If bears are fed during hibernation, they wake up. But not completely.
That’s the preliminary finding from a research study conducted this winter at the WSU Bear Research, Education, and Conservation Center, where scientists fed seven bears glucose every day for 10 days. Four WSU bears were not fed during hibernation, serving as the control group in the research.
One of the amazing abilities bears possess is that they are resistant to insulin during hibernation. That’s similar to Type 2 diabetes in humans. But bears can reverse that insulin resistance when they wake up in the spring.
“We found that blood glucose decreased when we fed them, suggesting that insulin sensitivity was restored,” said Heiko Jansen, associate professor in WSU’s College of Veterinary Medicine. “It wasn’t restored fully, it was about 50 percent of active season levels, but it did increase.”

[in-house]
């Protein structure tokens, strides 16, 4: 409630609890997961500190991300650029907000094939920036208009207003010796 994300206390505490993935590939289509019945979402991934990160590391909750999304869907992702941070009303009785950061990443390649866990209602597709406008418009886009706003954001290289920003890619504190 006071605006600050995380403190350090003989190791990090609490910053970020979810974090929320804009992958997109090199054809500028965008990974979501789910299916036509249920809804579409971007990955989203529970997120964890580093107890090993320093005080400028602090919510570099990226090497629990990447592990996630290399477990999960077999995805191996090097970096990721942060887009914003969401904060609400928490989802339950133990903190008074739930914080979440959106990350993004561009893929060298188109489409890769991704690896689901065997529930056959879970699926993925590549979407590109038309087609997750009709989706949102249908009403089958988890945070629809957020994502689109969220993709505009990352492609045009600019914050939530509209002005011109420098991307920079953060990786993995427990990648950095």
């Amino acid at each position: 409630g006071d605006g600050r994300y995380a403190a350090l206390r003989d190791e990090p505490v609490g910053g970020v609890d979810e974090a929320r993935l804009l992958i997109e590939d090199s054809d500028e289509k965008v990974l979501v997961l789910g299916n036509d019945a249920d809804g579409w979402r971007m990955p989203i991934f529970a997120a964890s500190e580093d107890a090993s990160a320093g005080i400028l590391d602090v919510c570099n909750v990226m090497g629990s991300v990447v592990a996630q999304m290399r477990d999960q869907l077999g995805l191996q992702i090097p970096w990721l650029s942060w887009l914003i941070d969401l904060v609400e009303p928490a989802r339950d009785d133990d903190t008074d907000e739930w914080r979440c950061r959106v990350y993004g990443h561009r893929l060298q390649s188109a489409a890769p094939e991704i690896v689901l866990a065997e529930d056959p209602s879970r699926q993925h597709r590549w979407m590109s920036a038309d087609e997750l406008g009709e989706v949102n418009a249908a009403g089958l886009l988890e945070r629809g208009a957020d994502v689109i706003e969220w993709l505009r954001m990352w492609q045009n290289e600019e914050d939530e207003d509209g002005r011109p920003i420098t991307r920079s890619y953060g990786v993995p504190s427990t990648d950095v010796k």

Once the study ended, the bears returned to a normal hibernation state, suggesting bears can and would wake up if they have access to a food source.
“If a wild bear had access to high levels of carbohydrates, they may not need to hibernate,” Jansen said. “The feeding itself leads to physiological changes in bears.”
The study is ongoing, as Jansen and his team are still doing research on blood work and fat biopsies obtained during the study, as well as analyzing data from the samples they’ve already looked at.
“This is a big project, and it’s replicable each winter,” Jansen said. “So, we can potentially look at another nutrient, like protein for example, in the future.”